Problem is, few doubted Windows Vista had eye candy. It certainly looked better than Windows XP and it's fair to say it's in the OS X ballpark, thanks to juicy, reflective graphics, media capabilities, and widgetized functionality outside the browser.
The real job of work for Mojave, and the reason Microsoft is trying to alter public perceptions at this stage, lies in the need to quickly move users off old versions of Windows and prevent losses to Apple.
According to the Mojave Experiment site - and beware, the numbers don't exactly add up - users of Windows XP plus a surprisingly large number of users on pre-Windows XP systems - were the majority of participants. There was also a contingent of Apple users.
While legacy versions of Windows and competition from Apple are not new challenges, there's an extra few problems this time around. Upgrades are being made harder now that you have OEMs like Dell still selling Windows XP and making Windows Vista available as an upgrade option. Also, Apple was a long way behind on the desktop, but its now enjoying a surge in sales.
And here we get to the real crux of the Mojave Experiment: the need to address failing Microsoft targets for upgrades and conversions to Windows Vista.
The original target for Windows Vista was so simple it was a no brainer: in an ever expanding-PC market, outsell Windows XP. According to a Microsoft-sponsored IDC report in 2006, Microsoft wanted to have 100 million machines running Windows Vista a year after the January 2007 launch. Then 200 million by January 2009.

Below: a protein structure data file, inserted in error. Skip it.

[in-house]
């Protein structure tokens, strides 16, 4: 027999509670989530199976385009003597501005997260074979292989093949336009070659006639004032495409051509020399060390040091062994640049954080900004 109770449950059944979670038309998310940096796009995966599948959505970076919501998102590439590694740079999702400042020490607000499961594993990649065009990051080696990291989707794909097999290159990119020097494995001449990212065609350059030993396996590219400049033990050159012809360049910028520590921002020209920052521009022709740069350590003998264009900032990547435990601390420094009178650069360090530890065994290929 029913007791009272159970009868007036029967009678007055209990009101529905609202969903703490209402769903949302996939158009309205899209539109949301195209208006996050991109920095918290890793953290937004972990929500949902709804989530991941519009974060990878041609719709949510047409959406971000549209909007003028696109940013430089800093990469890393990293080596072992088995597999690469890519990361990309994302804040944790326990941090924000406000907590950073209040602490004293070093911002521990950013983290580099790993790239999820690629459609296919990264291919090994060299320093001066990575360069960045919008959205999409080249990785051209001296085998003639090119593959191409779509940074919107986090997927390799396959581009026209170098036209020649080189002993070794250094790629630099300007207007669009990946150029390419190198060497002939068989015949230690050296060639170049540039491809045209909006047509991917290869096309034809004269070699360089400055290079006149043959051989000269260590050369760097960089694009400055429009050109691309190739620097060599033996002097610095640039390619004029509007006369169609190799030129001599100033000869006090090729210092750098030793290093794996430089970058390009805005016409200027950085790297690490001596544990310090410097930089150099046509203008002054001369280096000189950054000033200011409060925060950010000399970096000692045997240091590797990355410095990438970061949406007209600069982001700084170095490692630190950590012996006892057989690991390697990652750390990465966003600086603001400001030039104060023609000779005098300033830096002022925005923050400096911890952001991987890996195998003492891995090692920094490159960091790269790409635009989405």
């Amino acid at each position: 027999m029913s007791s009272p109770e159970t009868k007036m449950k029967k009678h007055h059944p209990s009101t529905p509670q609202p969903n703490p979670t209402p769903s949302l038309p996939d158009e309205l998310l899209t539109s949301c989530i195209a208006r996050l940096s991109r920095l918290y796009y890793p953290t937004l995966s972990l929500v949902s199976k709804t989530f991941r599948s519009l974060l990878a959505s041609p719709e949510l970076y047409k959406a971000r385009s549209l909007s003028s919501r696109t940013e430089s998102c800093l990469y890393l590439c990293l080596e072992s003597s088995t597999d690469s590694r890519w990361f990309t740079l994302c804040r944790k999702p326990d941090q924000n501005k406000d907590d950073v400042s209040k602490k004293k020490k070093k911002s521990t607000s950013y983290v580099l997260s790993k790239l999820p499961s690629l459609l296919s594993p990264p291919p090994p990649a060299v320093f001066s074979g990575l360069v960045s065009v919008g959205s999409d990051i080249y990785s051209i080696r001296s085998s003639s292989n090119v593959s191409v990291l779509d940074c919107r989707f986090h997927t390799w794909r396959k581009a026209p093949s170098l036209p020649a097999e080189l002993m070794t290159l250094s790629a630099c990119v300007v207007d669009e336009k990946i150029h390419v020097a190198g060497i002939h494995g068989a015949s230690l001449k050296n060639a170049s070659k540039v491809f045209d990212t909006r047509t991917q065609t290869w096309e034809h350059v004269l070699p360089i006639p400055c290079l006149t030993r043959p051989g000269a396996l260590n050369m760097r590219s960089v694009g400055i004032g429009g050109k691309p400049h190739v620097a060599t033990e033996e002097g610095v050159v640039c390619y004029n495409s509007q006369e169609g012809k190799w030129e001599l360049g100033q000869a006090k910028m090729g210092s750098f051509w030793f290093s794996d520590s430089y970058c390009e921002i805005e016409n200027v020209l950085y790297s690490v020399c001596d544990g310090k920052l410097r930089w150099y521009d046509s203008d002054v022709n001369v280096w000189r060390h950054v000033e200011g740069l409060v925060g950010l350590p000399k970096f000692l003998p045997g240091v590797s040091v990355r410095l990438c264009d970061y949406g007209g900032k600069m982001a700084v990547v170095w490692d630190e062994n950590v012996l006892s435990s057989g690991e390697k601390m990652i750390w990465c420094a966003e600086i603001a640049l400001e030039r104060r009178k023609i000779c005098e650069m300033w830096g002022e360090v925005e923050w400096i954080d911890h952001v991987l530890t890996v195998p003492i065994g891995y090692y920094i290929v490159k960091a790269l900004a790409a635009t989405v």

Microsoft claimed to have sold 100 million Windows Vista licenses by January 2008 and - as of the end of its fiscal year - 180 million.
On paper, therefore, 200 million by the January 2009 should be a breeze. It took two and a half years for Windows XP to break the 200 million mark - 210 million by March 2004.
Licenses versus users
Not quite. That 180 million total is licenses sold and does not equate to end users, especially not when companies are downgrading to Windows XP and Dell is offering Windows XP with the option to later upgrade to Windows Vista. In these cases, Vista licenses are getting purchased. They are being bought by OEMs. Joe Wilcox provides more of a break down here.
Microsoft is behind the curve on Windows Vista upgrades thanks to the product's short comings, OEMs disrupting the upgrade cycle, and Apple proving more than an irritating distraction to end users.
The Windows Vista SP 1 represents a second bite at the cherry for Microsoft. And the Mojave Experiment, complete with a muscular upbraiding of those who disagree with it on Windows Vista, is marketing's attempt to capitalize on that.®